How do you ensure sequence T1, T2, T3
join method allows one thread to wait for the completion of another. If
t is a
Thread object whose thread is currently executing,t.join();
causes the current thread to pause execution until
t's thread terminates. Overloads of
join allow the programmer to specify a waiting period. However, as with
join is dependent on the OS for timing, so you should not assume that
join will wait exactly as long as you specify.
join responds to an interrupt by exiting with an
Immutability helps to simplify already complex concurrent code in Java. Since immutable object can be shared without any synchronization its very dear to Java developers. Core value object, which is meant to be shared among thread should be immutable for performance and simplicity.
Unfortunately there is no @Immutable annotation in Java, which can make your object immutable, hard work must be done by Java developers. You need to keep basics like initializing state in constructor, no setter methods, no leaking of reference, keeping separate copy of mutable object to create Immutable object.
Busy spin is a technique which concurrent programmers employ to make a thread wait on certain condition. Unlike traditional methods e.g. wait(), sleep() or yield() which all involves relinquishing CPU control, this method does not relinquish CPU, instead it the just runs empty loop. Why would someone do that? to preserve CPU caches. In a multi-core system, it’s possible for a paused thread to resume on a different core, which means rebuilding cache again. To avoid cost of rebuilding cache, programmer prefer to wait for much smaller time doing busy spin.
Atomic vs Volatile
Volatile and atomic variable look very similar, but they are different. Volatile variable provides you happens-before guarantee that a write will happen before any subsequent write, it doesn’t guarantee atomicity. For example count++ operation will not become atomic just by declaring count variable as volatile.
On the other hand AtomicIntegerclass provides atomic method to perform such compound operation atomically e.g. getAndIncrement() is atomic replacement of increment operator. It can be used to atomically increment current value by one. Similarly you have atomic version for other data type and reference variable as well.
wait vs sleep
Though both wait and sleep introduce some form of pause in Java application, they are the tool for different needs. Wait method is used for inter-thread communication, it relinquishes lock if waiting for a condition is true and wait for notification when due to an action of another thread waiting condition becomes false.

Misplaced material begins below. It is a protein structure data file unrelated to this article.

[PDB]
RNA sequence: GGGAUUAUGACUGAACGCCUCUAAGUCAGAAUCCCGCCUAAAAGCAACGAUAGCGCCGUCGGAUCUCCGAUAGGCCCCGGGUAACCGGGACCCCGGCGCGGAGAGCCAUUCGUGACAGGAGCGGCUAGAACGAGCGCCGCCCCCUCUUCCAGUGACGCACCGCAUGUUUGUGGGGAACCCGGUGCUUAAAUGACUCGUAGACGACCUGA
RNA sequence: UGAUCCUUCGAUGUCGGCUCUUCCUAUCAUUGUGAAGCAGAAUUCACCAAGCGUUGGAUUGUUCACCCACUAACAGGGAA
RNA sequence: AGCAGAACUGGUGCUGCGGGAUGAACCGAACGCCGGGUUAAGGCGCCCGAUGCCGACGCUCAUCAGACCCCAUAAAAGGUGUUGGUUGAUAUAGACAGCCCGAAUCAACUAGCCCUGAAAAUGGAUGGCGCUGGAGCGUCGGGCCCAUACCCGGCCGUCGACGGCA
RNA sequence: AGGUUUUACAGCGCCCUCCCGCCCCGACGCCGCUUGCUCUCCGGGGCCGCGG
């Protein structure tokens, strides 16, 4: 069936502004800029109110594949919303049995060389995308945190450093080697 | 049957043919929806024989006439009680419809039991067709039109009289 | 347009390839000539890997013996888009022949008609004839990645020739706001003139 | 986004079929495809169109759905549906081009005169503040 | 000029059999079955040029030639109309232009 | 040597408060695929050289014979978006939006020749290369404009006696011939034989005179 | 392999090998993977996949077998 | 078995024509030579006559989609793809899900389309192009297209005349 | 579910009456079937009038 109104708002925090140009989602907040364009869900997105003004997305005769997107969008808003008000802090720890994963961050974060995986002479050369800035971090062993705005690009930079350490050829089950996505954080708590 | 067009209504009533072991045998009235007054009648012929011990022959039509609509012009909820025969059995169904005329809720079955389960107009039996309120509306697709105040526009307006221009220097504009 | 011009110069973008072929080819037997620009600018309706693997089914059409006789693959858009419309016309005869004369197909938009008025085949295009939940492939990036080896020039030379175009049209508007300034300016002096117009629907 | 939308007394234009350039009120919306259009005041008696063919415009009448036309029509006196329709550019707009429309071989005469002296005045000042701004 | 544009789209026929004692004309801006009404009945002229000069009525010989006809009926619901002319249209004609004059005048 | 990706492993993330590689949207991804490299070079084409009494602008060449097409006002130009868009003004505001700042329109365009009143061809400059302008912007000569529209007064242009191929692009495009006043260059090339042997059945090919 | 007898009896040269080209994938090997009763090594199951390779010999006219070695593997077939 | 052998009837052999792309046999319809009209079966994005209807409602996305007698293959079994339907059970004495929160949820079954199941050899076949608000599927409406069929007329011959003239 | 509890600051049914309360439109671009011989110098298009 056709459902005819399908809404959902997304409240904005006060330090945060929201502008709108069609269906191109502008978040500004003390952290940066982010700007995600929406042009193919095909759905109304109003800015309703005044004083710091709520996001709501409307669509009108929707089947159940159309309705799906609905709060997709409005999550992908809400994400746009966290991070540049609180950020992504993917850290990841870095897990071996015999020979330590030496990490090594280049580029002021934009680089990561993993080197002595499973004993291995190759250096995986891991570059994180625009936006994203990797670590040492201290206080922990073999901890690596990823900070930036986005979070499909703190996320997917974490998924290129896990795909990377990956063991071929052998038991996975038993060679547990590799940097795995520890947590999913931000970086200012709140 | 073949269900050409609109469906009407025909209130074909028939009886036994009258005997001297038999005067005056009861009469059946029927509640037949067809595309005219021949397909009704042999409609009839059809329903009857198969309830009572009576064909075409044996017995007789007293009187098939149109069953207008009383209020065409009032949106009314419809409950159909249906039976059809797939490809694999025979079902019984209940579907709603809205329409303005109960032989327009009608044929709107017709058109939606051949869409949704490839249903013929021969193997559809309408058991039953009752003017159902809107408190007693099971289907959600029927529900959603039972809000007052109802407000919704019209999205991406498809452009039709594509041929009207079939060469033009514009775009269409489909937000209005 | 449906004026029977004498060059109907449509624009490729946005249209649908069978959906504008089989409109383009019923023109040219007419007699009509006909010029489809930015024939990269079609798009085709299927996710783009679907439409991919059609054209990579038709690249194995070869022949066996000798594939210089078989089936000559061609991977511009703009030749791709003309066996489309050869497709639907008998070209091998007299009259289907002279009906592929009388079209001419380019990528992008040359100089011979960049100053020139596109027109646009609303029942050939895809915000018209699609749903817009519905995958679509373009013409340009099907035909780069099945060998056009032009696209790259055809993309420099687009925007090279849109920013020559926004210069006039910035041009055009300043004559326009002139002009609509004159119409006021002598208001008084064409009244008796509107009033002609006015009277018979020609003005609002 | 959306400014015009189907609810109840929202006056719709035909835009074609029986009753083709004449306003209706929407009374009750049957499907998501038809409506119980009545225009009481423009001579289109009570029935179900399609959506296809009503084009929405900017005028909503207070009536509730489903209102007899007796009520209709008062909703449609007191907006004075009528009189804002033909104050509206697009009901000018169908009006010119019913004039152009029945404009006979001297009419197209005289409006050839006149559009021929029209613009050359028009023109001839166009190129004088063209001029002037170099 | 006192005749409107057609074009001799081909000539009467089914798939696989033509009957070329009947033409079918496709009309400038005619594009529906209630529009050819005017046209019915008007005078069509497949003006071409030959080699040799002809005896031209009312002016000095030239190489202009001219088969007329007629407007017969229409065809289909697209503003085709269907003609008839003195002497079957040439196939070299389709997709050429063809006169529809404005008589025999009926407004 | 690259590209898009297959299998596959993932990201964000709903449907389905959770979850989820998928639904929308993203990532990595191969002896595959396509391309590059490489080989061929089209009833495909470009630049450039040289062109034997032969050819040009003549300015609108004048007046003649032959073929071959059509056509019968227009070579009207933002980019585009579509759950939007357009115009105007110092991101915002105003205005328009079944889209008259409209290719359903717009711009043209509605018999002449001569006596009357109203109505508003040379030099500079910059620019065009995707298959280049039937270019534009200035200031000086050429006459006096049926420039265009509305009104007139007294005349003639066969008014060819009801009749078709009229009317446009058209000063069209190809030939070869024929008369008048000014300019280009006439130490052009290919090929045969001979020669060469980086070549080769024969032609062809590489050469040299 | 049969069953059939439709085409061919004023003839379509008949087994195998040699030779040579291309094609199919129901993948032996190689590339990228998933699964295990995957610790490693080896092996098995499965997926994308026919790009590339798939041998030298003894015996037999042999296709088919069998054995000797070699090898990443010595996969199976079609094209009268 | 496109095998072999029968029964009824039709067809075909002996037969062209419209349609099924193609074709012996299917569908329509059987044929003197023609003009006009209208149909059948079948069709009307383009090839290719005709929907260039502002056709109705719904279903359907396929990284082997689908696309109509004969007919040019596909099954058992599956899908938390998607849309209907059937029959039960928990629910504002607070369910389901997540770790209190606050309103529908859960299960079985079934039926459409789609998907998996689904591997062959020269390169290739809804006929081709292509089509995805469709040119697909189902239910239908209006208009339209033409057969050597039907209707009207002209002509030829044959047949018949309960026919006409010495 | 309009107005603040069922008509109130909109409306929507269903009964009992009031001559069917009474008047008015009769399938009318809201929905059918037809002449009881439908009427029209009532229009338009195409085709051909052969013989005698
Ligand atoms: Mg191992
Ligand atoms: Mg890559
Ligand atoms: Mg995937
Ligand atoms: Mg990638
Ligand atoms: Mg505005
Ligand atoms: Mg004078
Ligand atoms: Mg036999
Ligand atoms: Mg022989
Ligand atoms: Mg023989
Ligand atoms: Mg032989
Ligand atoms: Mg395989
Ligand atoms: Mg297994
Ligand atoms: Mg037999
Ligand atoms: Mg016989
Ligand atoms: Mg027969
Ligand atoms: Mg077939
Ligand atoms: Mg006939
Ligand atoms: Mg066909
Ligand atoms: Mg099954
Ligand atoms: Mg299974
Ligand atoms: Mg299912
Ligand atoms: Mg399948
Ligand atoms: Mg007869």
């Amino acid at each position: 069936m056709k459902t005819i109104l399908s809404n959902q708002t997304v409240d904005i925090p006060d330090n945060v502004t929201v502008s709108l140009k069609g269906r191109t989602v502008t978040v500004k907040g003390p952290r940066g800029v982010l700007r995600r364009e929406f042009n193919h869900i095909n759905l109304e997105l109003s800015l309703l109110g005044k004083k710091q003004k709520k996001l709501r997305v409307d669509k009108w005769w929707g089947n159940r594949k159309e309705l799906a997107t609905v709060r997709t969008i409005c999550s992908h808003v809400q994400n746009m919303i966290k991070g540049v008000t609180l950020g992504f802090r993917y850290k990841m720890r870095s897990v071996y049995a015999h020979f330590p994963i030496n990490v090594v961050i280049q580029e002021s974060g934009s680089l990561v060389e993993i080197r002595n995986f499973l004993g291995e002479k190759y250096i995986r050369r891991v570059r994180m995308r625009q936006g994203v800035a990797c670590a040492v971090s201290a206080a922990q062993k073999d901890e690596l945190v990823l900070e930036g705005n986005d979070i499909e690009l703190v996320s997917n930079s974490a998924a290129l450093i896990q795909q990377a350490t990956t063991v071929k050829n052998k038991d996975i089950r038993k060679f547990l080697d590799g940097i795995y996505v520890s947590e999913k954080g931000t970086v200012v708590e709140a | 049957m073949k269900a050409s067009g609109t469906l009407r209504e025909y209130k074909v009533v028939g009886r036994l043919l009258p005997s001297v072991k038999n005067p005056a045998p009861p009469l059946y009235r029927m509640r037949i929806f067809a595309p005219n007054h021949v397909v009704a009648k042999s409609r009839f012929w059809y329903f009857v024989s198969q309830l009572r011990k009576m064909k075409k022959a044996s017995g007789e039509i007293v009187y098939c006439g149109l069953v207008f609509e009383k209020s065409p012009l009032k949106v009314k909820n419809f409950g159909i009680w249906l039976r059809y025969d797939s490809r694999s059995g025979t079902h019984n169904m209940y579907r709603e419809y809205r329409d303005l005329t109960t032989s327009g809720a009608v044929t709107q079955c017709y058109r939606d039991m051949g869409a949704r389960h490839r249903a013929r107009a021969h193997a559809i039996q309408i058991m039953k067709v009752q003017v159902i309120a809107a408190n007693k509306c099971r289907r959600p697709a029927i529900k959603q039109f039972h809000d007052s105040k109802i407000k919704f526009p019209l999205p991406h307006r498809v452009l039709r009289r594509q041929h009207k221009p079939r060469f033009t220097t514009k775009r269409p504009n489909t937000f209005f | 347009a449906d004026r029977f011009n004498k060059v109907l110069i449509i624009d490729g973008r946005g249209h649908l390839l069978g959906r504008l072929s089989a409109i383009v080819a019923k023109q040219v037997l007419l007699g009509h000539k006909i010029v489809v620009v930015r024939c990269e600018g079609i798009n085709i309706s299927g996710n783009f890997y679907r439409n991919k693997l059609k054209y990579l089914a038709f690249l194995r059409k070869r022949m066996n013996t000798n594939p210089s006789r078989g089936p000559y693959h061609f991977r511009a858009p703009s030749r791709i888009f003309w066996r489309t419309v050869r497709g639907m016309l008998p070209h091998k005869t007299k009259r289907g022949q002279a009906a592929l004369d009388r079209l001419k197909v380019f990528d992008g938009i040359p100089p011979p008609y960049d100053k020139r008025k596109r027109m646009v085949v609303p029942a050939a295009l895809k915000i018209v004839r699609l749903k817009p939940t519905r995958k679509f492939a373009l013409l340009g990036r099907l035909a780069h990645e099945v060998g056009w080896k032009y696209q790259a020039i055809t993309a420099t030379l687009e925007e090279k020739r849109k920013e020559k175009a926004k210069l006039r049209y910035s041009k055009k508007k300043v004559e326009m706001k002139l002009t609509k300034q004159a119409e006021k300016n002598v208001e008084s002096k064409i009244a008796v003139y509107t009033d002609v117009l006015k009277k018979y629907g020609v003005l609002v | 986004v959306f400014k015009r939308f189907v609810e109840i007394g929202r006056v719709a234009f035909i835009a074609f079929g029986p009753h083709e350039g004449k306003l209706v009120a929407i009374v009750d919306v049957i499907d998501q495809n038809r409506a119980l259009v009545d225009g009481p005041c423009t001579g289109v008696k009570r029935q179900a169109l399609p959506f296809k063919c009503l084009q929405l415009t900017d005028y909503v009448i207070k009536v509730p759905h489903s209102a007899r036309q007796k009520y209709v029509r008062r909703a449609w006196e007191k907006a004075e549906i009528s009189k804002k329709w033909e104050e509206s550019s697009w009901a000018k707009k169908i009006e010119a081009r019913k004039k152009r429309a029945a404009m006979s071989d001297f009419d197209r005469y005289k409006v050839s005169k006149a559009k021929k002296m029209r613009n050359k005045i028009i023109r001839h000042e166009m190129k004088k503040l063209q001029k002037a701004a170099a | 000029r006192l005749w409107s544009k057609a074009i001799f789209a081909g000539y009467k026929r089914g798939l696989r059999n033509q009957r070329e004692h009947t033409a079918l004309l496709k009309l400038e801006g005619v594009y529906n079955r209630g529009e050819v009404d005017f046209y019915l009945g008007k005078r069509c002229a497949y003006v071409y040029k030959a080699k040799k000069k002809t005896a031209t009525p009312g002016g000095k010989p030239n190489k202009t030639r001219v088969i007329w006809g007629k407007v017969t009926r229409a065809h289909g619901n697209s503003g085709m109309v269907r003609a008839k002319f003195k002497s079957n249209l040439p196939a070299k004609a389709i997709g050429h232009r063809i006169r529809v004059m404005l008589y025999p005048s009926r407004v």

On the other hand sleep() method is just to relinquish CPU or stop execution of current thread for specified time duration. Calling sleep method doesn’t release the lock held by the current thread
Rule of thumb
- Always give meaningful name to your thread This goes a long way to find a bug or trace an execution in concurrent code. OrderProcessor, QuoteProcessor or TradeProcessor is much better than Thread-1. Thread-2 and Thread-3. The name should say about task done by that thread. All major framework and even JDK follow this best practice.
- Avoid locking or Reduce scope of Synchronization
Locking is costly and context switching is even costlier. Try to avoid synchronization and locking as much as possible and at a bare minimum, you should reduce critical section. That’s why I prefer synchronized block over synchronized method because it gives you absolute control on the scope of locking.
- Prefer Synchronizers over wait and notify
Synchronizers like CountDownLatch, Semaphore, CyclicBarrier or Exchanger simplifies coding. It’s very difficult to implement complex control flow right using wait and notify. Secondly, these classes are written and maintained by best in business and there is good chance that they are optimized or replaced by better performance code in subsequent JDK releases. By using higher level synchronization utilities, you automatically get all these benefits.
- Prefer Concurrent Collection over Synchronized Collection
This is another simple best practice which is easy to follow but reap good benefits. Concurrent collection are more scalable than their synchronized counterpart, that’s why its better to use them while writing concurrent code. So next time if you need map, think about ConcurrentHashMap before thinking Hashtable.